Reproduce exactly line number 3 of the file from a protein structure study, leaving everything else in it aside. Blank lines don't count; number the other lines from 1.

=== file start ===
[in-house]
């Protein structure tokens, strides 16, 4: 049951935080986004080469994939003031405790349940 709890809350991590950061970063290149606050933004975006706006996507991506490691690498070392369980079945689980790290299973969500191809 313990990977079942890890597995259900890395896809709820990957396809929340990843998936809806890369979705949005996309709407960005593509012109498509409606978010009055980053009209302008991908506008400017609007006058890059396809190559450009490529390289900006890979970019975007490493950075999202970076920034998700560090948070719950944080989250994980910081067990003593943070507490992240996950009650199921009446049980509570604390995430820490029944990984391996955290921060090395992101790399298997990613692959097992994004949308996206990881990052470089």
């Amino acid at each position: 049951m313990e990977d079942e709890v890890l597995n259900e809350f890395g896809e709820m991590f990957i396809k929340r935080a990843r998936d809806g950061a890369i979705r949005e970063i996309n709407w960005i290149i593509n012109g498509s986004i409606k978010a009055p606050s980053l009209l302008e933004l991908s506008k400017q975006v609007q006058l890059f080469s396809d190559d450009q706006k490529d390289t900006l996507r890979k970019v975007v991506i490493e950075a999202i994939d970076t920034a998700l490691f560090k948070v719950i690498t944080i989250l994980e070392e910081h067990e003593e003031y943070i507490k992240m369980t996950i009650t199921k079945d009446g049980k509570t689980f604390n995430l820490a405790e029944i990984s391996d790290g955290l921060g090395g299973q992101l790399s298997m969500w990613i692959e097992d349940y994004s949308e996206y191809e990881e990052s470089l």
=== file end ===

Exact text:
């Amino acid at each position: 049951m313990e990977d079942e709890v890890l597995n259900e809350f890395g896809e709820m991590f990957i396809k929340r935080a990843r998936d809806g950061a890369i979705r949005e970063i996309n709407w960005i290149i593509n012109g498509s986004i409606k978010a009055p606050s980053l009209l302008e933004l991908s506008k400017q975006v609007q006058l890059f080469s396809d190559d450009q706006k490529d390289t900006l996507r890979k970019v975007v991506i490493e950075a999202i994939d970076t920034a998700l490691f560090k948070v719950i690498t944080i989250l994980e070392e910081h067990e003593e003031y943070i507490k992240m369980t996950i009650t199921k079945d009446g049980k509570t689980f604390n995430l820490a405790e029944i990984s391996d790290g955290l921060g090395g299973q992101l790399s298997m969500w990613i692959e097992d349940y994004s949308e996206y191809e990881e990052s470089l």